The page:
The colonial rulers used all of their powers in this crusade against the hijab, from ridicule to fierce propaganda, to coercion.
In the early 20th century the Rockfeller Foundation sent Ruth Frances Woodsmall on an eighteen month trip to the Muslim World to study the changing state of Muslim women under the influence of colonial rule. Her voluminous report was published by the American University of Beirut in 1936. She travelled to Turkey, Syria, Egypt, Palestine, Trans-Jordan, Iraq, Iran and India. At each place, she put the subjects of her study under the microscope, looking at all signs of westernization, which she called advancement and progress. “Undoubtedly the barometer of social change in the Moslem World is the veil,” she wrote. So she studied it in great detail noting the designs, material and sizes, and practices regarding it. She wrote passionately, cheering those who were fighting to eradicate the “evil of the veil.”
Mustafa Kamal Pasha (1881-1938), the despotic dictator of Turkey from a crypto-Jewish donmeh family in Salonika, had banned and banished the veil along with several other Islamic obligations and was, therefore, a hero in the eyes of Miss Woodsmall. He received glowing tributes from her. Everything he did in this regard was, of course, logical and just. “When Turkish women were granted suffrage, women wearing veils were debarred from voting, a regulation which was accepted as entirely logical.”
In Iran, the puppet, His Majesty Shah Riza Pahlvi declared 8 January, 1936 as the day of “emancipation” forcing women’s “advance.” Along with the compulsory unveiling in schools and elsewhere, it brought the oppressive measure that no veiled woman could receive treatment in Iran at a public clinic or ride in a public conveyance. What did Woodsmall think about this gross denial of a basic human right, the right to observe one’s religious obligations? “These two regulations will doubtlessly for a time work genuine hardship on conservative Moslem women, but eventually their conservatism will doubtlessly be overcome.” She also happily reported, “In the spring of 1935, the Ministry of education in Iran made unveiling practically compulsory through the regulation that no girls wearing the veil could receive school prizes or diplomas.”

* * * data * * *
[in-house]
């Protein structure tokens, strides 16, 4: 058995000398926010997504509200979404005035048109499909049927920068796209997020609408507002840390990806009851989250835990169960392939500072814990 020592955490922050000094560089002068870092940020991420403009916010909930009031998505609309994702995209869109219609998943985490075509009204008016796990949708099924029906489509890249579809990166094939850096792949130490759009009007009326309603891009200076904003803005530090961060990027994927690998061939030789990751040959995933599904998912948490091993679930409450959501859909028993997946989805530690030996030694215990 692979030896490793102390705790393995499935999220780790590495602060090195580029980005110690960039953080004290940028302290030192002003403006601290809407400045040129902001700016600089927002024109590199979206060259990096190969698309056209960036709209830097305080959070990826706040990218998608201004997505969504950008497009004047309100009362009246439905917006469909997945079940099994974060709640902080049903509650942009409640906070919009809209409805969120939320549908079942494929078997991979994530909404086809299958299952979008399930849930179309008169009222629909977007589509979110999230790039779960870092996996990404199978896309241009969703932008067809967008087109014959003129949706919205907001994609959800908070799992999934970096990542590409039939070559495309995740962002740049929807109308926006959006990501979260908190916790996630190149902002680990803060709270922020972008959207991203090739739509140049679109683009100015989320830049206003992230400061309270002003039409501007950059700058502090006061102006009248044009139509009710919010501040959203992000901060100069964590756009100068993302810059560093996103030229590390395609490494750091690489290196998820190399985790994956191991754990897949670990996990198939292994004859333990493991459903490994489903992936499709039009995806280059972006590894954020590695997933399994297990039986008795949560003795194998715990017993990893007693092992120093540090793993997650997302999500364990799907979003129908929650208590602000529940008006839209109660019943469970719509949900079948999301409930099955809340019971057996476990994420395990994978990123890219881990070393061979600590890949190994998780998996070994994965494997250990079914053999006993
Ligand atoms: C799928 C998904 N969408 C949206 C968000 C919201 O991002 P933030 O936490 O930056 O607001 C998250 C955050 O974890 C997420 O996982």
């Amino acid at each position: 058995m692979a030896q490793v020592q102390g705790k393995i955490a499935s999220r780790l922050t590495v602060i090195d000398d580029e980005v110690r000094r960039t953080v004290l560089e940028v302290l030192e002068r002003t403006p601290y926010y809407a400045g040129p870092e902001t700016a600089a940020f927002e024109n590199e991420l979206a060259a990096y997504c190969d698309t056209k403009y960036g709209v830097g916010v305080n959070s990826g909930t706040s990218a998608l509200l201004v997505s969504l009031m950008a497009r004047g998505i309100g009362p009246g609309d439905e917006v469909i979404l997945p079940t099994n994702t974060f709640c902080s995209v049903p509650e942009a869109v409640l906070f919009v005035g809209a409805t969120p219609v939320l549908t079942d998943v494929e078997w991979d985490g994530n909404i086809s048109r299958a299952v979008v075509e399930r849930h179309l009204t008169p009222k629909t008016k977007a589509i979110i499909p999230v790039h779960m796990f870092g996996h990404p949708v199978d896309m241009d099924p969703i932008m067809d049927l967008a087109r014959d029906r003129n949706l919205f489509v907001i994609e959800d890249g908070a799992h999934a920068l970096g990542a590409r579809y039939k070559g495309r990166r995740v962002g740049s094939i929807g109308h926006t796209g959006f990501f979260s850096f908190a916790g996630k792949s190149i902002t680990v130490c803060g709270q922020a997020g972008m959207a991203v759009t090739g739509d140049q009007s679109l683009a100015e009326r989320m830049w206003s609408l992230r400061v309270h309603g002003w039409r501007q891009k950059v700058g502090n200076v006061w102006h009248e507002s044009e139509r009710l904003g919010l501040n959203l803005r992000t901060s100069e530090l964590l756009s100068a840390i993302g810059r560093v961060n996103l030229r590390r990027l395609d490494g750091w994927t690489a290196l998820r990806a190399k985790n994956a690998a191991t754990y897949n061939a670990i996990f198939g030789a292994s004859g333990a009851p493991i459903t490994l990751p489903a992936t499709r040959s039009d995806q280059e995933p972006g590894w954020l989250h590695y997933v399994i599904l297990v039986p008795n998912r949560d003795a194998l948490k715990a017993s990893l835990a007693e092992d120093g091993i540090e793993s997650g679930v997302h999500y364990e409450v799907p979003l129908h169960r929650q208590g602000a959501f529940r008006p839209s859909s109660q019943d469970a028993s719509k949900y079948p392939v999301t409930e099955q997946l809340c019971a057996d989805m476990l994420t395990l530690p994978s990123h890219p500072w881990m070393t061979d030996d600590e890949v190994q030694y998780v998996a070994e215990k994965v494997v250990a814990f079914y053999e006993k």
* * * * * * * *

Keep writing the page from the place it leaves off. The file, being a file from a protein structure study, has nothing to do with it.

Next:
Another self-appointed “civilizing” potent, King Amanullah (d.1960) unveiled his Queen Surraiya and set about promulgating the same “spectacular change” in Afghanistan. But his “tragic fall” delayed women’s “advance” in Afghanistan and slowed it in Iran, forcing George W. Bush, forty-one years later, to rain missiles and daisy cutters on the Afghans to bring civilization and liberate their women.
The book is full of condescending comments that betray a typical ethno-centric mindset. One entry in her book reports: “A former young Moslem leader of Beirut who was taking an advanced position there in regard to the veil, after her marriage in Jerusalem has followed the prevailing convention of the veil.” Another gives the good news: “Madame Sharawi Pasha, the leading Moslem woman in Egypt, head of the Feminist Movement, with her niece, Mile Ceza Nebaraoui, the Editor of L’Egyptienne, unveiled in 1923, giving prestige to the whole movement.”